WANDERERS have worked the loan market as well as anyone in the Championship in the last two seasons – but can Dougie Freedman continue going to the same well and expect success?
The Whites boss has produced many more hits than misses since he came to the club in October 2012.
The need to cut costs and carefully manage finances in the last couple of seasons has made the loan market an attractive prospect for the club, although it has not been without its problems.
Wanderers have had their fingers burned when successful spells for the likes of Kevin McNaughton or Craig Dawson at Bolton have raised their value and scuppered any chance of signing the player on a permanent basis.
In other cases it has worked in their favour. Deals to sign loans Liam Feeney, Neil Danns and Liam Trotter this summer have been completed after a thorough bedding in period.
With Freedman’s budget again looking on the tight side it could be that the Scot needs to look towards loaning players once again this season, although business on that front is likely to have to wait until closer to the August 31 deadline.
The manager has spoken publically about his reluctance to rely on loans but since arriving at Bolton, he has brought in 13 different players on a temporary basis.
Here, we look at the players in question and assess their success in a Wanderers shirt.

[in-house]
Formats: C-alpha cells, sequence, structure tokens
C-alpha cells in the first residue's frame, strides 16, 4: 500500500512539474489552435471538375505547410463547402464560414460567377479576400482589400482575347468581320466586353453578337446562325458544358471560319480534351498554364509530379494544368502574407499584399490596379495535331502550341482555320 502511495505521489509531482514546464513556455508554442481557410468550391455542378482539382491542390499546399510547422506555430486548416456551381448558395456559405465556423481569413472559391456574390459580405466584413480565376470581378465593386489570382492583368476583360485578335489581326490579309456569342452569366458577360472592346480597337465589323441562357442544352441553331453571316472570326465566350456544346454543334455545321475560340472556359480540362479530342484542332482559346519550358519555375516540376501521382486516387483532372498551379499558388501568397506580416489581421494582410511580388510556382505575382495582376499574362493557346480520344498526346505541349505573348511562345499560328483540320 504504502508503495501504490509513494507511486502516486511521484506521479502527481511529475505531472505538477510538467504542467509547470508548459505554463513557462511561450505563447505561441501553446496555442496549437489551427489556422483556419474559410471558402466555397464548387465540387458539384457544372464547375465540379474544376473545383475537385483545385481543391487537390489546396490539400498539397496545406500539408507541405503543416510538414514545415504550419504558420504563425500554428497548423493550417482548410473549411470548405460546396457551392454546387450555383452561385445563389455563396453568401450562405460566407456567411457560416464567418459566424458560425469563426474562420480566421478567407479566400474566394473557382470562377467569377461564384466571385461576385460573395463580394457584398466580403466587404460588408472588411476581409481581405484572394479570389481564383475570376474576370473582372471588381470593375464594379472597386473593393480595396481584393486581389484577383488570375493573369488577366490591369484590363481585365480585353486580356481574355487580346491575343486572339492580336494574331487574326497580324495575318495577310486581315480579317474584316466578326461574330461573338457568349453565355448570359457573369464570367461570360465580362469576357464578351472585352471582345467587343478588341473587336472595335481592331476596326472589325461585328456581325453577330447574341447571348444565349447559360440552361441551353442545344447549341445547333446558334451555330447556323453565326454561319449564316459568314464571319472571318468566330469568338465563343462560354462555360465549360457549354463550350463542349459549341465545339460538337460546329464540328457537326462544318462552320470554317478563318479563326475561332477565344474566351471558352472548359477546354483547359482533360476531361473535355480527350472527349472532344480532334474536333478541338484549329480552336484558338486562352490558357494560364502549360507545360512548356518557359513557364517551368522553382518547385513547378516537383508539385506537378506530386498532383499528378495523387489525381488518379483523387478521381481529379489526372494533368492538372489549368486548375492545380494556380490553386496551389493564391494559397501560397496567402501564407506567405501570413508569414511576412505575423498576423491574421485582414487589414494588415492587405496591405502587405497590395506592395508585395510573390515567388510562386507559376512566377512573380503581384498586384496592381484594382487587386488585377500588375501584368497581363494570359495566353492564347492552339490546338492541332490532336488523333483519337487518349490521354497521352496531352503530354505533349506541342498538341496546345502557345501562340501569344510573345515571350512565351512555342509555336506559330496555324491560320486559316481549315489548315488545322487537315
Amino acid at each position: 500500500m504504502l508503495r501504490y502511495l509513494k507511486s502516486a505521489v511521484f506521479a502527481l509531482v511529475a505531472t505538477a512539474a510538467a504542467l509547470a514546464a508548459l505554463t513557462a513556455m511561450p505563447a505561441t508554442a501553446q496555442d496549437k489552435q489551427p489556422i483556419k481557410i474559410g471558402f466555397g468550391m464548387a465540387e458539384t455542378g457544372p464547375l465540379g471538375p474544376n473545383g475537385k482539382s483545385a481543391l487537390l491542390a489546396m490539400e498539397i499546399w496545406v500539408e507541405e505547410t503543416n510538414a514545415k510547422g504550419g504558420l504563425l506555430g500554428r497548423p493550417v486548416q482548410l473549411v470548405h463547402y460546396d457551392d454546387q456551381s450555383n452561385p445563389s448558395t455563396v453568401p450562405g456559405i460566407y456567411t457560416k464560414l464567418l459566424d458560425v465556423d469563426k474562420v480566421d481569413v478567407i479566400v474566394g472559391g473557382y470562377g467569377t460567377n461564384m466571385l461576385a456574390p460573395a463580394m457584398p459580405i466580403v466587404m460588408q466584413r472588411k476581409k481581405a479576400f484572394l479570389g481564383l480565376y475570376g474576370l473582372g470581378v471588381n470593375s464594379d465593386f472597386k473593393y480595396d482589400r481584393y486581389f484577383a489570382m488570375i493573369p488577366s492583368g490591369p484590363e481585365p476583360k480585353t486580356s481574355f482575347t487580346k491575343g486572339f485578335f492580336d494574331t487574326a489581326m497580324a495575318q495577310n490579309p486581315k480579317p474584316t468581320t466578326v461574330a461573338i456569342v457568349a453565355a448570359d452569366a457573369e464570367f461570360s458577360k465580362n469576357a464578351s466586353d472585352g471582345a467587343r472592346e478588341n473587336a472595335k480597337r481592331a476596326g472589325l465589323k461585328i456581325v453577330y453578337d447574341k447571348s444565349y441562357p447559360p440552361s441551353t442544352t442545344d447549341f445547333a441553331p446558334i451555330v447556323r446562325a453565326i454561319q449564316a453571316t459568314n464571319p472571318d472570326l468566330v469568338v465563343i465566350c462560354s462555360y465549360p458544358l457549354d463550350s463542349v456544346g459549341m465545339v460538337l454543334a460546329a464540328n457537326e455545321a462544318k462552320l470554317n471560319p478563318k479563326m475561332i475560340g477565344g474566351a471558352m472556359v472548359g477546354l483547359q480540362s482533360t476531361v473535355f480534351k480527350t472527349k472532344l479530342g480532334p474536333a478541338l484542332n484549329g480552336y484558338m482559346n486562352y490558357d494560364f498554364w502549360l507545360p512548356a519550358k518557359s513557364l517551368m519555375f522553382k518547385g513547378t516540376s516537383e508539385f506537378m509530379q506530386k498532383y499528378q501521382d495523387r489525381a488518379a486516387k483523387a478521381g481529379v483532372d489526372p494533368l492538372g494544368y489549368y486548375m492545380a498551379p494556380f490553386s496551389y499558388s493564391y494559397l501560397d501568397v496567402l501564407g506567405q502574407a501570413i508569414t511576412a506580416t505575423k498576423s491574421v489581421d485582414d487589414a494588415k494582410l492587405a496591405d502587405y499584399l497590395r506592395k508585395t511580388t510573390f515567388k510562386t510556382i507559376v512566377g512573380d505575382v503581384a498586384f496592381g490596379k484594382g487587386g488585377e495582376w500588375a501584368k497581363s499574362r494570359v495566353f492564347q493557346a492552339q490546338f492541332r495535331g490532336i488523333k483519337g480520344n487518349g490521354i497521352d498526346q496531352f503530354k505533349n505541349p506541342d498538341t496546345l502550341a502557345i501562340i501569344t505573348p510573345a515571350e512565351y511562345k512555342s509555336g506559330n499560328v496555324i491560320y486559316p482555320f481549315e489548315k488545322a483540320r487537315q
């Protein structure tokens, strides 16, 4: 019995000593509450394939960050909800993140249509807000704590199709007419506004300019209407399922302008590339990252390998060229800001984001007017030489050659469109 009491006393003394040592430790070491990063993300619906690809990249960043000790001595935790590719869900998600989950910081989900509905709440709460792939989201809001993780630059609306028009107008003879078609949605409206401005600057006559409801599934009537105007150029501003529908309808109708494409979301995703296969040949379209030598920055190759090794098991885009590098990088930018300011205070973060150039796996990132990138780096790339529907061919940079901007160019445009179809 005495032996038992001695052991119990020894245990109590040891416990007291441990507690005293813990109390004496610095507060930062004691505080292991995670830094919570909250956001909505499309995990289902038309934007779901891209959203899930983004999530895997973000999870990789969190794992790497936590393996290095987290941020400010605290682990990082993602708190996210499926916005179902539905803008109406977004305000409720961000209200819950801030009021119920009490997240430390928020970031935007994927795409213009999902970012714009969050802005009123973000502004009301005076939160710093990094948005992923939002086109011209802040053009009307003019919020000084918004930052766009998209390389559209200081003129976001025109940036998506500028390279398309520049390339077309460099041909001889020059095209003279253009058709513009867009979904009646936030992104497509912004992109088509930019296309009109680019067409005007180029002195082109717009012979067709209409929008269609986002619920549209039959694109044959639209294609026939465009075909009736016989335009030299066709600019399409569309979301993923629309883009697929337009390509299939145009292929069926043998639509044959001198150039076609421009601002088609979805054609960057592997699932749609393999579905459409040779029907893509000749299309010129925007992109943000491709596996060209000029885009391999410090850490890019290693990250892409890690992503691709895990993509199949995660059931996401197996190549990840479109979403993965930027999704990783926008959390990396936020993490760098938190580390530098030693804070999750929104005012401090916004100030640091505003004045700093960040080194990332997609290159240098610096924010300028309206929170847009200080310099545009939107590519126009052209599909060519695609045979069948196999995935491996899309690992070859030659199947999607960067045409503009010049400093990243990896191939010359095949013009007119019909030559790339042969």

Why he was signed: Freedman needed more attacking options, bringing the versatile Butterfield for a two-month loan from Norwich City.
How he fared: Butterfield made four starts and four substitute appearances but lacked match sharpness after a long injury and went back to Norwich because he could not be guaranteed games. He was then loaned immediately to Crystal Palace and turned out the following week against Bolton.
He now plays for Middlesbrough.
STEVE DE RIDDER
Why he was signed: Freedman wanted more pace and power out wide and snapped up the out-of-favour Southampton winger on a month’s loan.
How he fared: The Belgian flyer made a decent start – faring especially well in a 2-1 home win against Burnley – but Freedman changed to a narrower system and De Ridder was restricted to just three games for the club before returning to the Saints. He now plays for Utrecht in Holland.
Why he was signed: Wanderers were sinking fast at the start of 2013 and hovering just outside the relegation zone. Dawson was picked up to aid an ailing back four.
How he fared: Quite superbly. Dawson not only forged a fine partnership with Zat Knight, he also added an attacking threat from set pieces, scoring four goals in his 16 games and finishing on the losing side just three times. He returned to West Brom to fight for his place in the Premier League but has struggled to hold down a place.
Dawson recently submitted a transfer request but remains out of the Whites’ financial reach for now.
Why he was signed: Freedman’s experienced former Crystal Palace team-mate came in from Southampton to add a bit of competition at the end of the season as Wanderers’ defensive reserves ran low.
How he fared: Butterfield hadn’t played many games for the Saints and it showed. Struggled against the pace of Lloyd Dyer in a 3-2 defeat at Leicester and against Sean Scannell in a 1-0 victory over Huddersfield Town. Now playing for Carlisle United in League One.
Why he was signed: More of a try before you buy for Wanderers – Hall would eventually sign from West Ham on a permanent deal for a fee decided by tribunal.
How he fared: Although he has since gone on to become one of the Whites most exciting young stars, his brief loan appearance on the final day of the season against Blackpool lasted less than 45 unhappy minutes.